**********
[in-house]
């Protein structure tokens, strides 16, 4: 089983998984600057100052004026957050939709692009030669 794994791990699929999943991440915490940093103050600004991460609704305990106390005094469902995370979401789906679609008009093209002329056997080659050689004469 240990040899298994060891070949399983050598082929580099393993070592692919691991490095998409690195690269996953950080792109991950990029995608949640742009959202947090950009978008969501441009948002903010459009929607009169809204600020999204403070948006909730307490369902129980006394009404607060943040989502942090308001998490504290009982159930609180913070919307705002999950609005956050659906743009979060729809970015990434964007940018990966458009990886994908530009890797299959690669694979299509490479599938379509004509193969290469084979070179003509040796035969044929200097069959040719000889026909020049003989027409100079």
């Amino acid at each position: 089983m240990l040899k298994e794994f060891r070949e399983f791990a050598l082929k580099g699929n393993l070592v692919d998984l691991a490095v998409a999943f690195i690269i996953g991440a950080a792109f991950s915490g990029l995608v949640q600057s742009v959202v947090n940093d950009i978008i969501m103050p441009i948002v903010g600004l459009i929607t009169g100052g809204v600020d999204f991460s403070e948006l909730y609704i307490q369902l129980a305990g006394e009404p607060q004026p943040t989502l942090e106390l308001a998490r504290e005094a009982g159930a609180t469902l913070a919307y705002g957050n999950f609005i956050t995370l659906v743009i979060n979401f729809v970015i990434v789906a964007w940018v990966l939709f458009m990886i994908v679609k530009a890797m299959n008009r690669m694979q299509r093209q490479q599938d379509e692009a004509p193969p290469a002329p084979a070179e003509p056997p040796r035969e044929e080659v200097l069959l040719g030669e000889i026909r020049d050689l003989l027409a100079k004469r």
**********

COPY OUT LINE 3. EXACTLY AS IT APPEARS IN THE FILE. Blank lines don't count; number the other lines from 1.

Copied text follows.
């Amino acid at each position: 089983m240990l040899k298994e794994f060891r070949e399983f791990a050598l082929k580099g699929n393993l070592v692919d998984l691991a490095v998409a999943f690195i690269i996953g991440a950080a792109f991950s915490g990029l995608v949640q600057s742009v959202v947090n940093d950009i978008i969501m103050p441009i948002v903010g600004l459009i929607t009169g100052g809204v600020d999204f991460s403070e948006l909730y609704i307490q369902l129980a305990g006394e009404p607060q004026p943040t989502l942090e106390l308001a998490r504290e005094a009982g159930a609180t469902l913070a919307y705002g957050n999950f609005i956050t995370l659906v743009i979060n979401f729809v970015i990434v789906a964007w940018v990966l939709f458009m990886i994908v679609k530009a890797m299959n008009r690669m694979q299509r093209q490479q599938d379509e692009a004509p193969p290469a002329p084979a070179e003509p056997p040796r035969e044929e080659v200097l069959l040719g030669e000889i026909r020049d050689l003989l027409a100079k004469r």